If Sobel seems to be playing the fool, it’s partly because he is — but only in the original meaning of the holy fool, the one person who can speak truth to power and, through humor, convey some of life’s deepest truths. He couldn’t resist leaving the “meaning of life” to one quote, explaining that “I believe life, paradoxically, does have meaning, but it isn’t to be discovered through posing the question and looking for an answer, but rather is experienced directly in the expression of genuine love and caring that can only happen when the mental ‘looking for answers’ is relinquished.”
“Minyan” is based in the seeming paradox that what is most serious about life is also the most absurd — and thus, the funniest. At the heart of the book, says Sobel, is when one of the main characters witnesses someone dancing on the graves of his dead relatives in Germany. “He learns his great life-transforming lesson: If we are sad and broken, then Hitler won; if we can sing and dance with joy, then Hitler lost. This goes way beyond mere gallows humor to the point of mystical, ecstatic expression in the face of All That Is, and I felt it was important enough to feature that idea in my painting on the cover, which depicts Reb Miltie dancing in a graveyard, bringing with him a great light.”
The Holocaust haunts “Minyan,” as it did Sobel’s own childhood. In one passage, which Sobel admitted was autobiographical in nature, a character recounts: “It’s as if on the day of my birth, as I took my very first breath, I intuited — even then — the presence of something sinister and evil in the air. I was somehow aware that this was not a planet with a good safety record for Jews. I was born frozen with fear of the specter that had permeated the world, that had generated terror in the minds and hearts of all Jews everywhere, including the ones I met when I first got here. I was the world’s first paranoid baby. And I’ve been scared of everything ever since.”
These are serious themes, of course, and Sobel’s book sometimes lurches wildly — raising serious issues one moment, telling jokes the next. His prose style reads as if the book were written with him on amphetamines (it wasn’t), and Sobel credits not only Kerouac but also Zen Buddhism as a source for his method of writing. As a college student, he wanted “to experiment with nonstop, uncensored writing practice as a spiritual discipline, a sort of mindfulness meditation on paper, using the practice not to create something to be read or communicated, but merely to become aware of thought processes.”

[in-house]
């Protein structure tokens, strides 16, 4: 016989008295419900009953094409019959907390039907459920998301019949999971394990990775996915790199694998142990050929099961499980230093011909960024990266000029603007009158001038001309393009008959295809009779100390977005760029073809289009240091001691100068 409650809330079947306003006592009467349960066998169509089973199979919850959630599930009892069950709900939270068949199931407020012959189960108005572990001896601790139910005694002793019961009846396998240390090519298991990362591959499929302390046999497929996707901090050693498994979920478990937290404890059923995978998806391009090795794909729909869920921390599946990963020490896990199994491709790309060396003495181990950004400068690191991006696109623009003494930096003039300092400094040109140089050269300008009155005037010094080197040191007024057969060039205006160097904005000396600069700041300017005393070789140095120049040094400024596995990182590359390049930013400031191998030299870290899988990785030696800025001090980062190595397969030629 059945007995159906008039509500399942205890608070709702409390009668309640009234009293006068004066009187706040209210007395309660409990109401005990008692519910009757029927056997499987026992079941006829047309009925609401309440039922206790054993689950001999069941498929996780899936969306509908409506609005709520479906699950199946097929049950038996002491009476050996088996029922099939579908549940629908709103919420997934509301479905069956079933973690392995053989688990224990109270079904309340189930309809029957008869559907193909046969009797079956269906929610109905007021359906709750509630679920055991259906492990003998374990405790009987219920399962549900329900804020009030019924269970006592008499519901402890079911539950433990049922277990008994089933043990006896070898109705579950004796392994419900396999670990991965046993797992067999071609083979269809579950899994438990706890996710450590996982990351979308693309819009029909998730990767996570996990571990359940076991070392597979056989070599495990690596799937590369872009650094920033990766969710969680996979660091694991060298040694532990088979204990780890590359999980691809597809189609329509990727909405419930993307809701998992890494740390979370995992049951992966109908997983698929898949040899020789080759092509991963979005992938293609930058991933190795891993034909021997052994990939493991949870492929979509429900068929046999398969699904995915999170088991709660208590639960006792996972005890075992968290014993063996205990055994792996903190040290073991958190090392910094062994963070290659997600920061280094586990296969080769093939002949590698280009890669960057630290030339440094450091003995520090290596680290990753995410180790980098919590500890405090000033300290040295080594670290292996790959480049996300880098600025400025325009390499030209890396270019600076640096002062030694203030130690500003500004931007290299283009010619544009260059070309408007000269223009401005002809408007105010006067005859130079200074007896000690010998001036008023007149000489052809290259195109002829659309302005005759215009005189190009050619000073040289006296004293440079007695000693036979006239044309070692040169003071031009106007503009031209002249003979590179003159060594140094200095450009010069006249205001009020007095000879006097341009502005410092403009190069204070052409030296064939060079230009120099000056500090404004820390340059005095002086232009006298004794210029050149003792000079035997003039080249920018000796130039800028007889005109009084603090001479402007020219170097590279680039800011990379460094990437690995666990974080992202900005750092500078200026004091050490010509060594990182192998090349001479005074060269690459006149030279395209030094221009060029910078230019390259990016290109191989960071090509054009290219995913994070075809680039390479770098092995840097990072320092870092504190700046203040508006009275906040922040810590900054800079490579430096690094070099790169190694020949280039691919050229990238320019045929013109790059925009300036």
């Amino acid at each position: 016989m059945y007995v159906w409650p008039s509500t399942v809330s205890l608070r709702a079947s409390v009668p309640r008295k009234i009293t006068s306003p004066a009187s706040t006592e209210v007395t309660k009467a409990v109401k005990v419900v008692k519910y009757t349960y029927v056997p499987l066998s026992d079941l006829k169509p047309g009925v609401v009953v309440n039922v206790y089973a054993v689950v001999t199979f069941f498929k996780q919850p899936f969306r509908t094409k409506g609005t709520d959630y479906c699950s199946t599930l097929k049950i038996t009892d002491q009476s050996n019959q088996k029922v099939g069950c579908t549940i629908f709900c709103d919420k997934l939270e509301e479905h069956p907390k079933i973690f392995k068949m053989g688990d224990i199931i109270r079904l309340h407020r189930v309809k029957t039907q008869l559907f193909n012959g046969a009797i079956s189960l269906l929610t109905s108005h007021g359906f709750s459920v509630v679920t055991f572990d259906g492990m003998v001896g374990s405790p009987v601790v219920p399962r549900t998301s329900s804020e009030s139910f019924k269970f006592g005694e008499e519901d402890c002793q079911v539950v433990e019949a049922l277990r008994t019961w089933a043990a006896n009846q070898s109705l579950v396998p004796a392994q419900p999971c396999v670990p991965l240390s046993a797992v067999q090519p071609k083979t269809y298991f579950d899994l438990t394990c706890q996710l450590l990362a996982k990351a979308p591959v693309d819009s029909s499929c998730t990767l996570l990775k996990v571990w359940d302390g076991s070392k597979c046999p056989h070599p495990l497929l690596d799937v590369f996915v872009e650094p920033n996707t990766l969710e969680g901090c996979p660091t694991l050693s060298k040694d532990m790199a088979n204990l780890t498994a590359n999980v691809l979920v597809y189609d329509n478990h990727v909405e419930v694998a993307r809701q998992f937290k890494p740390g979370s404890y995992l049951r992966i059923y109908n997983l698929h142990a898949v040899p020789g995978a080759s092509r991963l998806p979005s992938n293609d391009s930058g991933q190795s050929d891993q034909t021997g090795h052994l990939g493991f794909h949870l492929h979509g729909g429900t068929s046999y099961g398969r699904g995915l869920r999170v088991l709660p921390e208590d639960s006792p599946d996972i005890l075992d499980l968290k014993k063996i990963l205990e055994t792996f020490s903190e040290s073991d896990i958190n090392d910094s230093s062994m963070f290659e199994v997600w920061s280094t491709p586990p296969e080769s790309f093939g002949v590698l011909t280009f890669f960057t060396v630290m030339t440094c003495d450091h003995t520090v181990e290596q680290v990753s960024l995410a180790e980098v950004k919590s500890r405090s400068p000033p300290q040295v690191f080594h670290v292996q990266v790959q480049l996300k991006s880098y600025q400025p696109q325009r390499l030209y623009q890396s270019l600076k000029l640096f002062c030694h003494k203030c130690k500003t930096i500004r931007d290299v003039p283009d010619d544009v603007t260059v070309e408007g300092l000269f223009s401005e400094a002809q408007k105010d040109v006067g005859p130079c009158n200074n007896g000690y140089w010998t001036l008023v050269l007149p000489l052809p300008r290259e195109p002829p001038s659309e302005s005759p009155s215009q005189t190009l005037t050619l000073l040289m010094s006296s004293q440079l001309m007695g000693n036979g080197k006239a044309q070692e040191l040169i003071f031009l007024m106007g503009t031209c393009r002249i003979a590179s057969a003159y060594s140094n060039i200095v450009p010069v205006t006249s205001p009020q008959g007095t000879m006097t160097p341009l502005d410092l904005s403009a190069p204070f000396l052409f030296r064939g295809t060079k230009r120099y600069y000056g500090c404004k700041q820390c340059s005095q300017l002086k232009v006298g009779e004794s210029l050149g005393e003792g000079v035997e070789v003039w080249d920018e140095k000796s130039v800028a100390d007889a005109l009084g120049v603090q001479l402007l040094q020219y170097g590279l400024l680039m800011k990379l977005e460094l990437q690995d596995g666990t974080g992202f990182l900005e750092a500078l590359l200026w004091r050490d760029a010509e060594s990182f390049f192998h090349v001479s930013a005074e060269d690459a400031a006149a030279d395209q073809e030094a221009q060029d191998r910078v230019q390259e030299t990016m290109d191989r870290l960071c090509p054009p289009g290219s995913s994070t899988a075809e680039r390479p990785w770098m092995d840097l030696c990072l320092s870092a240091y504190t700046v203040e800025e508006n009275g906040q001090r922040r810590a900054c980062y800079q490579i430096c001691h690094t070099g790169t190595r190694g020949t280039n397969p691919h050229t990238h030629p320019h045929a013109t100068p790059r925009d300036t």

After realizing that “99% of my output in that mode was drivel,” Sobel became more serious about integrating artistic and spiritual practice, a process that culminated in the book, course and magazine titled “Wild Heart Dancing.” As he put it: “Whether one is letting oneself go into a cathartic, wild dance; singing songs and sounds full out from a surrendered heart; or writing or painting with unbridled abandon and freedom, the principle is always the same: The arts are an exquisite vehicle for exploring the fundamental spiritual fact of life — that in any given moment, we have the capacity to drop, or step aside from, the narrow, limited, me-oriented personality and allow a deeper, mysterious expression to pass through us, one that moves way beyond mere ‘self-expression’ in that it emerges from an inner well that is interconnected and one with the Whole of existence. It is our true originality and vision, our unique piece of the cosmic puzzle that is our responsibility and mission to contribute.”
These days, Sobel has stopped going to (and leading) retreats and self-help seminars. He’s focused on his writing and on his music. A classically trained pianist, he has a degree in musicology from the University of Virginia. And now, he is concentrating on introducing his unique blend of wit, spiritual search and “wild heart” creativity to the Jewish audience. It remains to be seen whether the Jewish book-reading public will warm to a book that treats even the Holocaust with a caustic sense of humor, albeit one that is redemptive in the end. Then again, as one of Sobel’s friends (who became the basis for a character in “Minyan”) put it: “If 6,000 years of intense oppression, persecution, pogroms, Holocausts and general all-around suffering doesn’t give you a sense of humor, what does?”